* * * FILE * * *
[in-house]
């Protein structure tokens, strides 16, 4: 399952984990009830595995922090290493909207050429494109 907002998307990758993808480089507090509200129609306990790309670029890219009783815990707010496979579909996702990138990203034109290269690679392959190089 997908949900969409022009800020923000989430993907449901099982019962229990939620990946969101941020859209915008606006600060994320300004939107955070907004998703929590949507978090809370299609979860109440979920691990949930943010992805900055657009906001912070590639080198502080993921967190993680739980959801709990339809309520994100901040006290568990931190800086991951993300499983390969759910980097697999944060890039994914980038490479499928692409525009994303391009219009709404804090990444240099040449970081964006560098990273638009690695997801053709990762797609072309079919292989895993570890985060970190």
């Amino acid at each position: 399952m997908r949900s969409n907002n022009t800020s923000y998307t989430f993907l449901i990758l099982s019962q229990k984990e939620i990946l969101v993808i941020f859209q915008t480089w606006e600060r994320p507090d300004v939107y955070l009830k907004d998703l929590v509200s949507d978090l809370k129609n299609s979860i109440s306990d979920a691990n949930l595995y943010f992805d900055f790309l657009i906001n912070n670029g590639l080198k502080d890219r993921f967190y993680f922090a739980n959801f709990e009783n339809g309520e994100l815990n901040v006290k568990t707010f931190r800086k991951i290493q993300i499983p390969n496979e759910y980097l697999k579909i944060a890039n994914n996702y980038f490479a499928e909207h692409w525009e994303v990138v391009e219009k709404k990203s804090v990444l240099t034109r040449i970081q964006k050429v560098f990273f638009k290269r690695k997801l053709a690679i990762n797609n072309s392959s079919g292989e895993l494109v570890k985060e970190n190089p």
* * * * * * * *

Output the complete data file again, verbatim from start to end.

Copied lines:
[in-house]
């Protein structure tokens, strides 16, 4: 399952984990009830595995922090290493909207050429494109 907002998307990758993808480089507090509200129609306990790309670029890219009783815990707010496979579909996702990138990203034109290269690679392959190089 997908949900969409022009800020923000989430993907449901099982019962229990939620990946969101941020859209915008606006600060994320300004939107955070907004998703929590949507978090809370299609979860109440979920691990949930943010992805900055657009906001912070590639080198502080993921967190993680739980959801709990339809309520994100901040006290568990931190800086991951993300499983390969759910980097697999944060890039994914980038490479499928692409525009994303391009219009709404804090990444240099040449970081964006560098990273638009690695997801053709990762797609072309079919292989895993570890985060970190």
């Amino acid at each position: 399952m997908r949900s969409n907002n022009t800020s923000y998307t989430f993907l449901i990758l099982s019962q229990k984990e939620i990946l969101v993808i941020f859209q915008t480089w606006e600060r994320p507090d300004v939107y955070l009830k907004d998703l929590v509200s949507d978090l809370k129609n299609s979860i109440s306990d979920a691990n949930l595995y943010f992805d900055f790309l657009i906001n912070n670029g590639l080198k502080d890219r993921f967190y993680f922090a739980n959801f709990e009783n339809g309520e994100l815990n901040v006290k568990t707010f931190r800086k991951i290493q993300i499983p390969n496979e759910y980097l697999k579909i944060a890039n994914n996702y980038f490479a499928e909207h692409w525009e994303v990138v391009e219009k709404k990203s804090v990444l240099t034109r040449i970081q964006k050429v560098f990273f638009k290269r690695k997801l053709a690679i990762n797609n072309s392959s079919g292989e895993l494109v570890k985060e970190n190089p």